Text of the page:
CheckIn capacity scenarios in the real world

testing
capm
test
load
(Bruce Becker) #1

Following on from a discussion I had with @nliam, we are scheduling a test for Wednesday.

We have three scenarios which I think could apply to any web-facing service:

  • Normal : Typical day-to-day scenario (100 users connecting distributed normally over 24 hours).
  • Conference: You are announcing something in a conference setting and people want to see it (300 users spiked over a 5-10 minute period, tailing off to 100 over 2 hours).
  • Malicious: Someone on the internet hates your particular website and wants to take it down. Not on my watch. (thousands of connections per second from multiple locations).

These are trying to reflect real-world scenarios which all public-facing websites should be able to handle, either by providing proper underlying capacity, or by defensive configuration. The aim of the tests is to explore where and how the service fails, in order to validate capacity and continuity plans.

Infrastructure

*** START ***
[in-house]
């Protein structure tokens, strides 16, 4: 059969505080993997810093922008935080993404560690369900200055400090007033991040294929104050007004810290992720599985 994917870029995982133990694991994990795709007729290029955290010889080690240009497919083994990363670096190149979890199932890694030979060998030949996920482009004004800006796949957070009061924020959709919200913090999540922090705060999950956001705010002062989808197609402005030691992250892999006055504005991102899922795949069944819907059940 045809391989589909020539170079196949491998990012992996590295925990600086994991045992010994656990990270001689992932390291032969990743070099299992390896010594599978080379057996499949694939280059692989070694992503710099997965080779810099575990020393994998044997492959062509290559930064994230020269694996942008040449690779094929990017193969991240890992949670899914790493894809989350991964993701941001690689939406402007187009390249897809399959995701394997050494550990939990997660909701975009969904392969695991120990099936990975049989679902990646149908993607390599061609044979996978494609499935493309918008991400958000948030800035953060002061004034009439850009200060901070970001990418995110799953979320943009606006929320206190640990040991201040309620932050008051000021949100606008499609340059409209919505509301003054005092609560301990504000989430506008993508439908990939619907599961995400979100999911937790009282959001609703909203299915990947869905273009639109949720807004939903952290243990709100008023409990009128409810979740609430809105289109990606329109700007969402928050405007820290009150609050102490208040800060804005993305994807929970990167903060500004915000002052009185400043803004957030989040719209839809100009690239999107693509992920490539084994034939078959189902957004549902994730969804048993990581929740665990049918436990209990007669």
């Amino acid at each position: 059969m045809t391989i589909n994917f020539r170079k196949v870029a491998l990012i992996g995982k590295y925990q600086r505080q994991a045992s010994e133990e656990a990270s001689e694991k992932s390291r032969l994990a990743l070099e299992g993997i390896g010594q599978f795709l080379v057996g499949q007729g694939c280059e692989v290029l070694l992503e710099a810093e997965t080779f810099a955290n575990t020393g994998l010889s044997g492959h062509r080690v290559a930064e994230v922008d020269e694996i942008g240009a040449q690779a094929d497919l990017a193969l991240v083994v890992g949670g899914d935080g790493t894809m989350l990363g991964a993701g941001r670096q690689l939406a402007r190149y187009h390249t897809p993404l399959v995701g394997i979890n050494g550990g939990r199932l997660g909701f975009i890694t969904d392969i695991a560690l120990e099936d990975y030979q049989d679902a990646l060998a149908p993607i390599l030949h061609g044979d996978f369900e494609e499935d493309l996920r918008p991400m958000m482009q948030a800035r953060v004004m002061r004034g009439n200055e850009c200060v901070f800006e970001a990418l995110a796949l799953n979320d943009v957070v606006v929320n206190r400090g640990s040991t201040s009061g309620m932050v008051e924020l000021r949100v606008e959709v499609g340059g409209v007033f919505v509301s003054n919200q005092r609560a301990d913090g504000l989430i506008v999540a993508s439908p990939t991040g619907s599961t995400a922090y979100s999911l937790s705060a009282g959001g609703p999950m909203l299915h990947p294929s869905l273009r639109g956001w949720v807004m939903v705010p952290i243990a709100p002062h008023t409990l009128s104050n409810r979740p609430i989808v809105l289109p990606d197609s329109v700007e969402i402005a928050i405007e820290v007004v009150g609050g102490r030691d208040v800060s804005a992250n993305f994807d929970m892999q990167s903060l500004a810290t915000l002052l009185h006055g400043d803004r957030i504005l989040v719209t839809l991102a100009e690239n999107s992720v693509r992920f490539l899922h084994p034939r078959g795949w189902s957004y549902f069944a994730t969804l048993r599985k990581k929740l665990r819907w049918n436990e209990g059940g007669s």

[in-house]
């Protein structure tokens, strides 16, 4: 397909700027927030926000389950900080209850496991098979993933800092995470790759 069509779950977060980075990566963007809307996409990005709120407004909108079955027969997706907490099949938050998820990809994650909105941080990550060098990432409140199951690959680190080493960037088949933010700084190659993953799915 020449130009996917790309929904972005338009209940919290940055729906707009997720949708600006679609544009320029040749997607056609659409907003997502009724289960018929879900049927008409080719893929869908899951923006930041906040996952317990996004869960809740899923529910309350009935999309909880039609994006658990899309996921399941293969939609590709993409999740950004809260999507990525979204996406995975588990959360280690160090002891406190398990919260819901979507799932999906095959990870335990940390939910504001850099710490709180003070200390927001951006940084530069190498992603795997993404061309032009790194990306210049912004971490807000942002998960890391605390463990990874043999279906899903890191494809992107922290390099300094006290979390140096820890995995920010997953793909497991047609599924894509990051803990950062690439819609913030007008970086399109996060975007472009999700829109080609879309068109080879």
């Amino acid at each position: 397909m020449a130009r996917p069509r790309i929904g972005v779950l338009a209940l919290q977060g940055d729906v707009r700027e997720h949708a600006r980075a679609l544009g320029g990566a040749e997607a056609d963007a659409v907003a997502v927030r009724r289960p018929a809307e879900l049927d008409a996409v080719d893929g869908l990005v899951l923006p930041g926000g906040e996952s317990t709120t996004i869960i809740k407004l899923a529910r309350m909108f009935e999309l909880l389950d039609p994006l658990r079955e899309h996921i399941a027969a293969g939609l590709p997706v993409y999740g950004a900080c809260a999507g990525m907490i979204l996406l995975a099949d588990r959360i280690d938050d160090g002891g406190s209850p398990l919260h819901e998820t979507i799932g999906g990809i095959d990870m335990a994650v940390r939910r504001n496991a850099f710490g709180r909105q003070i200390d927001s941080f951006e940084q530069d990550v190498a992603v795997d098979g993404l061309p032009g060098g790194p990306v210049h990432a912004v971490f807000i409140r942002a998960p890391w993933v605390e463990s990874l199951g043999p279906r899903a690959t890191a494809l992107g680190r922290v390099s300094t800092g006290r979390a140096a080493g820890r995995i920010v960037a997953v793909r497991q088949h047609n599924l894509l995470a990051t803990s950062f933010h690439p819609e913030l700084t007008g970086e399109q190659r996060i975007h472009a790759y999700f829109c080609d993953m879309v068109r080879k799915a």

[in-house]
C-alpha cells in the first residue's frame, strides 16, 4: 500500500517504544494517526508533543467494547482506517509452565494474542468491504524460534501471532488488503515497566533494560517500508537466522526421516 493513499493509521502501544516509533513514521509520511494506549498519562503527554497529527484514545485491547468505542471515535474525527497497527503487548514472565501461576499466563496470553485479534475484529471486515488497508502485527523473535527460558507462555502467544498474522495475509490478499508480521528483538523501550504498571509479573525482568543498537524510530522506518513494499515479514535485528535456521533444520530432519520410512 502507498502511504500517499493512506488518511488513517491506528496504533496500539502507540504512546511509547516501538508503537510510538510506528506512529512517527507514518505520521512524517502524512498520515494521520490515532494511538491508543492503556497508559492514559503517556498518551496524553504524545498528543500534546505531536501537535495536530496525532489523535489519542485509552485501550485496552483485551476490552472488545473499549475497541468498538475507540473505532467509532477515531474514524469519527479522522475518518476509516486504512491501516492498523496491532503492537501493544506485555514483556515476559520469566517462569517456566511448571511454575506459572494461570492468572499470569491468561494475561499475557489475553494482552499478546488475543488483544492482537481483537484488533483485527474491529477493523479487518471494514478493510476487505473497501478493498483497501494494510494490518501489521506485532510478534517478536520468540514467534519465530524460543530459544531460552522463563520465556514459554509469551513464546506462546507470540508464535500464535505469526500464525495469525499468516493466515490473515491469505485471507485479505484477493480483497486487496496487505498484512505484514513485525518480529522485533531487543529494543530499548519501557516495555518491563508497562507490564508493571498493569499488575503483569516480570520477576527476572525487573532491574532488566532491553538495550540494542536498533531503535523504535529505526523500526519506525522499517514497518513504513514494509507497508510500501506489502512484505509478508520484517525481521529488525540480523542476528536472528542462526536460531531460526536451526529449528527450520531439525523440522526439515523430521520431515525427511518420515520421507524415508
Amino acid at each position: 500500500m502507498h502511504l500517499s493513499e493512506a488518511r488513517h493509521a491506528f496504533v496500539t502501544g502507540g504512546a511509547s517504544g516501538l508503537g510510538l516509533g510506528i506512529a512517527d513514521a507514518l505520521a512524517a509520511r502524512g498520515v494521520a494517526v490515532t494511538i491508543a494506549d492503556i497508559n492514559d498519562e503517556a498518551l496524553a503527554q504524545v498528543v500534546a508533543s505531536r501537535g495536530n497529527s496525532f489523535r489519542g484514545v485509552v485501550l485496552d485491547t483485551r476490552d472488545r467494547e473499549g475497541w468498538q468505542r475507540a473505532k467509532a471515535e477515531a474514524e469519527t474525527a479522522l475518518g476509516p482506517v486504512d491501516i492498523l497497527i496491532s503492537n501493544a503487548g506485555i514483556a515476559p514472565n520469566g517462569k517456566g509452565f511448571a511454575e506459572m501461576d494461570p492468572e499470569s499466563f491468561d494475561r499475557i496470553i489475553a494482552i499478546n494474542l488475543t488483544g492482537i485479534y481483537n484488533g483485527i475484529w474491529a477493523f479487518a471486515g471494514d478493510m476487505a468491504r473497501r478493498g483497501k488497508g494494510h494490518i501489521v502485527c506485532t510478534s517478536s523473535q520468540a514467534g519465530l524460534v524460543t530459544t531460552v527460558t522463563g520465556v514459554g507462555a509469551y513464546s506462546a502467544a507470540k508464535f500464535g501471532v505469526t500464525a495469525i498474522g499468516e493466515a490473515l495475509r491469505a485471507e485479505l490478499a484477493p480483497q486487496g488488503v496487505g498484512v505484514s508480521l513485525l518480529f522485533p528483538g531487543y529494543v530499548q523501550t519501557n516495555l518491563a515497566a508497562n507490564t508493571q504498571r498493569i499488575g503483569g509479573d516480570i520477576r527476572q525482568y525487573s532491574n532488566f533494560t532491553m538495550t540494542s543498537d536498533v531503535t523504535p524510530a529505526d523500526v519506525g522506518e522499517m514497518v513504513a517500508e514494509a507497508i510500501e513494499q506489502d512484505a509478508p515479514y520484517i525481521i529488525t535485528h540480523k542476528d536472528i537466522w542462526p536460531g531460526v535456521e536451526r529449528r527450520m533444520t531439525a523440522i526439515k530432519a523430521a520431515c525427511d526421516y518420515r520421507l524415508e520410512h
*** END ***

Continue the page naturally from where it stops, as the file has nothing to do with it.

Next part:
Typically, these tests should form part of the normal DevSecOps delivery pipeline, and in some “clean-room” environment : either a “dev” instance which mirrors the one in prod, or the mockup of the instance on resources that resemble prod.

Ops should be able to provide a playbook for running the tests that devs can run on demand, or include in their CI pipeline. This can go into a common repository - e.g. @egi-foundation/website-hard (where the various other hardening profiles for the web can be kept).

In order to make the test results realistic, they need to be run in a distributed environment - I.e. traffic needs to come from several places. We could provision a few tests across FedCloud sites e.g…

For now, I’d like some comments about this overall strategy. Next steps will include:

  • Create basic checklists:

    • for the service owner to complete prior to launching tests
    • for the test initiator to complete prior to launching tests
    • for the site owner to do while the test is ongoing.
  • Put the scenarios into something that can be easily kept under change control.

  • Develop something that can be done on-demand as a preconfigured action, so that developers or website owners can be pro-active